The Powell Shale Digest, a Texan energy industry newsletter, stated that after considering a recent U.S. Energy Information Agency report, we can expect the Marcellus Shale to become the top producer among national gas fields.
Real drilling operations commenced on the Marcellus Shale just five years ago. However, given the massive reserves it harbors, the Marcellus Shale has a formidable momentum.
It wasn’t always that way, though. Back in 2008, its production caused little national impact. However, in July, the Pennsylvania and West Virginia wells were pumping around 7.4 billion cubic feet a day, up from a mere 3.6 billion cubic feet in April. That’s more than a quarter of the nation’s total shale gas production.
The sheer pace set by the Marcellus Shale has caused flurried debates in New York on whether, and how, to get going with drilling operations on whatever portion of the shale lies within state limits.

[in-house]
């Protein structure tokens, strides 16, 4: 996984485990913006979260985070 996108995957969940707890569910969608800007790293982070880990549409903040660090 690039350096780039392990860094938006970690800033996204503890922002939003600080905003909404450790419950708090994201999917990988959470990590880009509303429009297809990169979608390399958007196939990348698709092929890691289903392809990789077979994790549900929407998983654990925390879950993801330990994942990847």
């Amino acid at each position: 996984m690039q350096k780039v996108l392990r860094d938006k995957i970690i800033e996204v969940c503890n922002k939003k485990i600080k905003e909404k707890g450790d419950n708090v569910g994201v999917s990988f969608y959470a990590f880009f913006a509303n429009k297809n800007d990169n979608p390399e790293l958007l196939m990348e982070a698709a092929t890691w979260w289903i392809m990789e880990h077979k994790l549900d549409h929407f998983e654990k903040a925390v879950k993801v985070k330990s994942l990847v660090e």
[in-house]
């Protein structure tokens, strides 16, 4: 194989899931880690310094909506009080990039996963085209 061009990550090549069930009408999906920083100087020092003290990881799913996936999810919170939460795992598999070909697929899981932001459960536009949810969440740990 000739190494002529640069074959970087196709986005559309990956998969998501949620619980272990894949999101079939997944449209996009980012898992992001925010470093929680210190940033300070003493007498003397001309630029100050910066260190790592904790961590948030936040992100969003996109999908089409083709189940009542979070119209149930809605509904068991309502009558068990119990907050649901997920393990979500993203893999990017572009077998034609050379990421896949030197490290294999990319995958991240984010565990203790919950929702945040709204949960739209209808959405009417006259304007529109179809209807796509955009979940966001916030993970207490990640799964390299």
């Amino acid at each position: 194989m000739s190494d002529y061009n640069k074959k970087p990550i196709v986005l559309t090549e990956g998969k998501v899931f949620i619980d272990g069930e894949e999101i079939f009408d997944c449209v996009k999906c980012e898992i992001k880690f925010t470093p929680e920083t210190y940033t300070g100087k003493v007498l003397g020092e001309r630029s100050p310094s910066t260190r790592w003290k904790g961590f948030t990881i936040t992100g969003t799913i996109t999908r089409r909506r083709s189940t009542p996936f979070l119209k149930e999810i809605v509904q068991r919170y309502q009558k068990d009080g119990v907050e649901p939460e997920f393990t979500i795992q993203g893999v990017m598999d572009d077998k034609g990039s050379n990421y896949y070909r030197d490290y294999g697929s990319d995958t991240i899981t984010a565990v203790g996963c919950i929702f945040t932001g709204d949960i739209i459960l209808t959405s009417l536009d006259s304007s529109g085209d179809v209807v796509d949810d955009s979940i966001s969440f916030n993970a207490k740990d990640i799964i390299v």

From the Associated Press:
The top spot for the Marcellus “doesn’t surprise me,” said Jay Apt, a professor of technology at Carnegie Mellon University. “But will it lead to industries that spring up to use that gas?” he asked, adding that much of the bounty could end up being shipped to Canada, the Gulf Coast, or overseas.
While the current pace puts Marcellus production on par with production out of the Haynesville area in Arkansas and Texas, approval rates for new drilling operations there have declined, which puts the Marcellus Shale at a clear advantage.
Currently, investors and analysts are waiting to see how Shell Oil’s plan to develop a petrochemical plant in order to convert gas from Marcellus into consumables and industrial products proceeds. It is expected that a success for Shell, a subsidiary of Royal Dutch Shell (NYSE: RDS.A), in this venture will usher in more industries and developers to really harness the explosive Marcellus growth, the Associated Press reports.
In May alone, almost 300 new drilling permits were approved. Several planned pipeline expansions will be completed this fall as well, which will ramp up production further.
As far as the shale growth goes, it looks like the Marcellus will be safely at the top for the next few years.